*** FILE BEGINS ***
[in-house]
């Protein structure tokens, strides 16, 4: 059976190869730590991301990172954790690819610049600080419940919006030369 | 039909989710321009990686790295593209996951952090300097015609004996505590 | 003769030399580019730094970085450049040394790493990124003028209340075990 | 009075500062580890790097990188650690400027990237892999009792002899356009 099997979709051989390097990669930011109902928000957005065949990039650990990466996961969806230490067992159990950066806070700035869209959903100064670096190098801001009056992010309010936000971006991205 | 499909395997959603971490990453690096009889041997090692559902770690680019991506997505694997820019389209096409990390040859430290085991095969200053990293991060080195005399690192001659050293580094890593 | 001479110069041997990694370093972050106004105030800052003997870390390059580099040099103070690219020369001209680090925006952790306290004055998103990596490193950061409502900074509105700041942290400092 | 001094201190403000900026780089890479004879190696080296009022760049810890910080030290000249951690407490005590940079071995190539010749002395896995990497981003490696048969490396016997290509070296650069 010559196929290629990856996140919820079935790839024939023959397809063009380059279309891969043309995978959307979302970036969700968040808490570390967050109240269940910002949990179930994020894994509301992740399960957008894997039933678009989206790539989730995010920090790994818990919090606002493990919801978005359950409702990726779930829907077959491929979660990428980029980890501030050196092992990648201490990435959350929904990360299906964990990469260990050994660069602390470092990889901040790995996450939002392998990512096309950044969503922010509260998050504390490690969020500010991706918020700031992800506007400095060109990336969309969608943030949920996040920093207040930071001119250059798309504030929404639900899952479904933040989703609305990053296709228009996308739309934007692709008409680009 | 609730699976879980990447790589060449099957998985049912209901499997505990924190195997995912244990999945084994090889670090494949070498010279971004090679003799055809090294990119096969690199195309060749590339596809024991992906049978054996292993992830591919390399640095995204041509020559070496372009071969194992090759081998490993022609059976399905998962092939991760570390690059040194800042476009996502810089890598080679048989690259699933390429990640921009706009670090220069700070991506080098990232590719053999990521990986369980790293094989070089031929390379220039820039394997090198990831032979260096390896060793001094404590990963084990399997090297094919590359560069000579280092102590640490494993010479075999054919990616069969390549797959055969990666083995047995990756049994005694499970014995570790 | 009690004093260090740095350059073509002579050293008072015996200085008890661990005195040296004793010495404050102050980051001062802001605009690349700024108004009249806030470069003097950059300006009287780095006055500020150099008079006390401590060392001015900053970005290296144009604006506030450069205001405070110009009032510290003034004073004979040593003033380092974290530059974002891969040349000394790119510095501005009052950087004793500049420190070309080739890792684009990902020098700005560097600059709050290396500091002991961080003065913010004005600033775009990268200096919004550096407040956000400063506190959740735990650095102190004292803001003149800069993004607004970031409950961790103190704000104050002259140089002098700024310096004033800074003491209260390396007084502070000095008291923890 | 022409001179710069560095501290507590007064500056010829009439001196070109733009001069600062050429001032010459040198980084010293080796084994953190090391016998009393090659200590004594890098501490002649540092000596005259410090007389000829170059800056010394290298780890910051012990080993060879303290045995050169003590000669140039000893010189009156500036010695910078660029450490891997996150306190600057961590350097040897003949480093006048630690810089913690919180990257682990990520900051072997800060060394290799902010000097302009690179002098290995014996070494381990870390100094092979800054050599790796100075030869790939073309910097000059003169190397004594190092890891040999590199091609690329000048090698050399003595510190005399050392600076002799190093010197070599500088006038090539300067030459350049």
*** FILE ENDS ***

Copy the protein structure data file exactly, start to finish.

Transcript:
[in-house]
């Protein structure tokens, strides 16, 4: 059976190869730590991301990172954790690819610049600080419940919006030369 | 039909989710321009990686790295593209996951952090300097015609004996505590 | 003769030399580019730094970085450049040394790493990124003028209340075990 | 009075500062580890790097990188650690400027990237892999009792002899356009 099997979709051989390097990669930011109902928000957005065949990039650990990466996961969806230490067992159990950066806070700035869209959903100064670096190098801001009056992010309010936000971006991205 | 499909395997959603971490990453690096009889041997090692559902770690680019991506997505694997820019389209096409990390040859430290085991095969200053990293991060080195005399690192001659050293580094890593 | 001479110069041997990694370093972050106004105030800052003997870390390059580099040099103070690219020369001209680090925006952790306290004055998103990596490193950061409502900074509105700041942290400092 | 001094201190403000900026780089890479004879190696080296009022760049810890910080030290000249951690407490005590940079071995190539010749002395896995990497981003490696048969490396016997290509070296650069 010559196929290629990856996140919820079935790839024939023959397809063009380059279309891969043309995978959307979302970036969700968040808490570390967050109240269940910002949990179930994020894994509301992740399960957008894997039933678009989206790539989730995010920090790994818990919090606002493990919801978005359950409702990726779930829907077959491929979660990428980029980890501030050196092992990648201490990435959350929904990360299906964990990469260990050994660069602390470092990889901040790995996450939002392998990512096309950044969503922010509260998050504390490690969020500010991706918020700031992800506007400095060109990336969309969608943030949920996040920093207040930071001119250059798309504030929404639900899952479904933040989703609305990053296709228009996308739309934007692709008409680009 | 609730699976879980990447790589060449099957998985049912209901499997505990924190195997995912244990999945084994090889670090494949070498010279971004090679003799055809090294990119096969690199195309060749590339596809024991992906049978054996292993992830591919390399640095995204041509020559070496372009071969194992090759081998490993022609059976399905998962092939991760570390690059040194800042476009996502810089890598080679048989690259699933390429990640921009706009670090220069700070991506080098990232590719053999990521990986369980790293094989070089031929390379220039820039394997090198990831032979260096390896060793001094404590990963084990399997090297094919590359560069000579280092102590640490494993010479075999054919990616069969390549797959055969990666083995047995990756049994005694499970014995570790 | 009690004093260090740095350059073509002579050293008072015996200085008890661990005195040296004793010495404050102050980051001062802001605009690349700024108004009249806030470069003097950059300006009287780095006055500020150099008079006390401590060392001015900053970005290296144009604006506030450069205001405070110009009032510290003034004073004979040593003033380092974290530059974002891969040349000394790119510095501005009052950087004793500049420190070309080739890792684009990902020098700005560097600059709050290396500091002991961080003065913010004005600033775009990268200096919004550096407040956000400063506190959740735990650095102190004292803001003149800069993004607004970031409950961790103190704000104050002259140089002098700024310096004033800074003491209260390396007084502070000095008291923890 | 022409001179710069560095501290507590007064500056010829009439001196070109733009001069600062050429001032010459040198980084010293080796084994953190090391016998009393090659200590004594890098501490002649540092000596005259410090007389000829170059800056010394290298780890910051012990080993060879303290045995050169003590000669140039000893010189009156500036010695910078660029450490891997996150306190600057961590350097040897003949480093006048630690810089913690919180990257682990990520900051072997800060060394290799902010000097302009690179002098290995014996070494381990870390100094092979800054050599790796100075030869790939073309910097000059003169190397004594190092890891040999590199091609690329000048090698050399003595510190005399050392600076002799190093010197070599500088006038090539300067030459350049």